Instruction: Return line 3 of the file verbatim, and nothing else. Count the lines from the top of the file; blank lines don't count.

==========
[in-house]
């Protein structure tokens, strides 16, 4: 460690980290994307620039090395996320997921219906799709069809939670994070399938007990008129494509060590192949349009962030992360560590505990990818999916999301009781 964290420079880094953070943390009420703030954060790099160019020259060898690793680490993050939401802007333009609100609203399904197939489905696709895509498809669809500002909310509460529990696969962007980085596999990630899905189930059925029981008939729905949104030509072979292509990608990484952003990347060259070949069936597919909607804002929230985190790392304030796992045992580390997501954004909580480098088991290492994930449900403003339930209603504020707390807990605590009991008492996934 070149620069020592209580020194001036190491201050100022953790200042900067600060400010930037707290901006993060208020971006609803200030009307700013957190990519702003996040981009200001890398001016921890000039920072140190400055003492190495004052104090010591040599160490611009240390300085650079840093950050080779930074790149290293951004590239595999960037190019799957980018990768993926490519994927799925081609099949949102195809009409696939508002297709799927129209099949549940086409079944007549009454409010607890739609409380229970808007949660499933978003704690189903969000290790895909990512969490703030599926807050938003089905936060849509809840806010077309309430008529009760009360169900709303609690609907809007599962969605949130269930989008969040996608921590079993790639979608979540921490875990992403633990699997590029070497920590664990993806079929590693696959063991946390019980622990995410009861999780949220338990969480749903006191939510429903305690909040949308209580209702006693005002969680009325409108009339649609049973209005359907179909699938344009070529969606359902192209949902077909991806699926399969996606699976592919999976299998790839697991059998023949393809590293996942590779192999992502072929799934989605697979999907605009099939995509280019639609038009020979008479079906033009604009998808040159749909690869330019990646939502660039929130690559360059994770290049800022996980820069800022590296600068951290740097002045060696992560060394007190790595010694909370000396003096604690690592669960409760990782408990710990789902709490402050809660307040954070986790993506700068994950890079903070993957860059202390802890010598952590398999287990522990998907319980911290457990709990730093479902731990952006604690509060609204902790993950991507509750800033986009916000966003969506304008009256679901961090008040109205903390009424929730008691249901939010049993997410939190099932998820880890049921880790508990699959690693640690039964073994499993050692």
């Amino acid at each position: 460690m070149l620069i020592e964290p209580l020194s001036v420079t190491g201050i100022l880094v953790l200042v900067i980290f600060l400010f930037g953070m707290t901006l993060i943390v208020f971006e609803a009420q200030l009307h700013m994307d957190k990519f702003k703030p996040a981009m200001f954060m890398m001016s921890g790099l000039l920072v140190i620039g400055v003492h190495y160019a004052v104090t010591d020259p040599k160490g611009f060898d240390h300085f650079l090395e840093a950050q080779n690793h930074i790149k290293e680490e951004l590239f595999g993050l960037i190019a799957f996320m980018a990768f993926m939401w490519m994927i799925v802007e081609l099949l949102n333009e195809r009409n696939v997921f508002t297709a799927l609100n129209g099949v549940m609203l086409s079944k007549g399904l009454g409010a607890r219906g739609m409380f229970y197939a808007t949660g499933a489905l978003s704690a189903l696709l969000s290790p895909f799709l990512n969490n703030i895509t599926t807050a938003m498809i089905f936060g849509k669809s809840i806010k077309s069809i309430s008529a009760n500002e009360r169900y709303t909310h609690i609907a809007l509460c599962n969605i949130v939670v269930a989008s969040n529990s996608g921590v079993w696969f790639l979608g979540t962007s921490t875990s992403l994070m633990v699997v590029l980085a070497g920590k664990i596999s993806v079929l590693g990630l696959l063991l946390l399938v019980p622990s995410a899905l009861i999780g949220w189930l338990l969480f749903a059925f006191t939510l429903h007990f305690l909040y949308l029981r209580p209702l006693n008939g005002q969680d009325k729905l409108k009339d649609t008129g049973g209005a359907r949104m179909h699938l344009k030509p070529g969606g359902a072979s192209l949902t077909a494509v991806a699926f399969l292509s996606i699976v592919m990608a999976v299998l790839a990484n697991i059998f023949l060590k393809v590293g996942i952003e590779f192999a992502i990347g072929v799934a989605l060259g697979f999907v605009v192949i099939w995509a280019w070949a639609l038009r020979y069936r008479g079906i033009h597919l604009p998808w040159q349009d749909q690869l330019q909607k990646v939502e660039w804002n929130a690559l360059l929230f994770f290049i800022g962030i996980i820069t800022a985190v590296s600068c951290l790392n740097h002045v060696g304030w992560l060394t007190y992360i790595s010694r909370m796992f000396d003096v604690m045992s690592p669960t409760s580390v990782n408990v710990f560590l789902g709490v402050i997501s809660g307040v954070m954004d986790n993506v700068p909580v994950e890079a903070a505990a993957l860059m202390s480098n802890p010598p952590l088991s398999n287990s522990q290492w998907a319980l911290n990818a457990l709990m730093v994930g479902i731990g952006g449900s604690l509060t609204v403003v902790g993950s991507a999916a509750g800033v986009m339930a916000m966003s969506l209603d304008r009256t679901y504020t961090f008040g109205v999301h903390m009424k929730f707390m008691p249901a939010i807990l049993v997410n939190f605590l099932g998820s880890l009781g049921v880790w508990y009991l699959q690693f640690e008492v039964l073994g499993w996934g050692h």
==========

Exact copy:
């Amino acid at each position: 460690m070149l620069i020592e964290p209580l020194s001036v420079t190491g201050i100022l880094v953790l200042v900067i980290f600060l400010f930037g953070m707290t901006l993060i943390v208020f971006e609803a009420q200030l009307h700013m994307d957190k990519f702003k703030p996040a981009m200001f954060m890398m001016s921890g790099l000039l920072v140190i620039g400055v003492h190495y160019a004052v104090t010591d020259p040599k160490g611009f060898d240390h300085f650079l090395e840093a950050q080779n690793h930074i790149k290293e680490e951004l590239f595999g993050l960037i190019a799957f996320m980018a990768f993926m939401w490519m994927i799925v802007e081609l099949l949102n333009e195809r009409n696939v997921f508002t297709a799927l609100n129209g099949v549940m609203l086409s079944k007549g399904l009454g409010a607890r219906g739609m409380f229970y197939a808007t949660g499933a489905l978003s704690a189903l696709l969000s290790p895909f799709l990512n969490n703030i895509t599926t807050a938003m498809i089905f936060g849509k669809s809840i806010k077309s069809i309430s008529a009760n500002e009360r169900y709303t909310h609690i609907a809007l509460c599962n969605i949130v939670v269930a989008s969040n529990s996608g921590v079993w696969f790639l979608g979540t962007s921490t875990s992403l994070m633990v699997v590029l980085a070497g920590k664990i596999s993806v079929l590693g990630l696959l063991l946390l399938v019980p622990s995410a899905l009861i999780g949220w189930l338990l969480f749903a059925f006191t939510l429903h007990f305690l909040y949308l029981r209580p209702l006693n008939g005002q969680d009325k729905l409108k009339d649609t008129g049973g209005a359907r949104m179909h699938l344009k030509p070529g969606g359902a072979s192209l949902t077909a494509v991806a699926f399969l292509s996606i699976v592919m990608a999976v299998l790839a990484n697991i059998f023949l060590k393809v590293g996942i952003e590779f192999a992502i990347g072929v799934a989605l060259g697979f999907v605009v192949i099939w995509a280019w070949a639609l038009r020979y069936r008479g079906i033009h597919l604009p998808w040159q349009d749909q690869l330019q909607k990646v939502e660039w804002n929130a690559l360059l929230f994770f290049i800022g962030i996980i820069t800022a985190v590296s600068c951290l790392n740097h002045v060696g304030w992560l060394t007190y992360i790595s010694r909370m796992f000396d003096v604690m045992s690592p669960t409760s580390v990782n408990v710990f560590l789902g709490v402050i997501s809660g307040v954070m954004d986790n993506v700068p909580v994950e890079a903070a505990a993957l860059m202390s480098n802890p010598p952590l088991s398999n287990s522990q290492w998907a319980l911290n990818a457990l709990m730093v994930g479902i731990g952006g449900s604690l509060t609204v403003v902790g993950s991507a999916a509750g800033v986009m339930a916000m966003s969506l209603d304008r009256t679901y504020t961090f008040g109205v999301h903390m009424k929730f707390m008691p249901a939010i807990l049993v997410n939190f605590l099932g998820s880890l009781g049921v880790w508990y009991l699959q690693f640690e008492v039964l073994g499993w996934g050692h």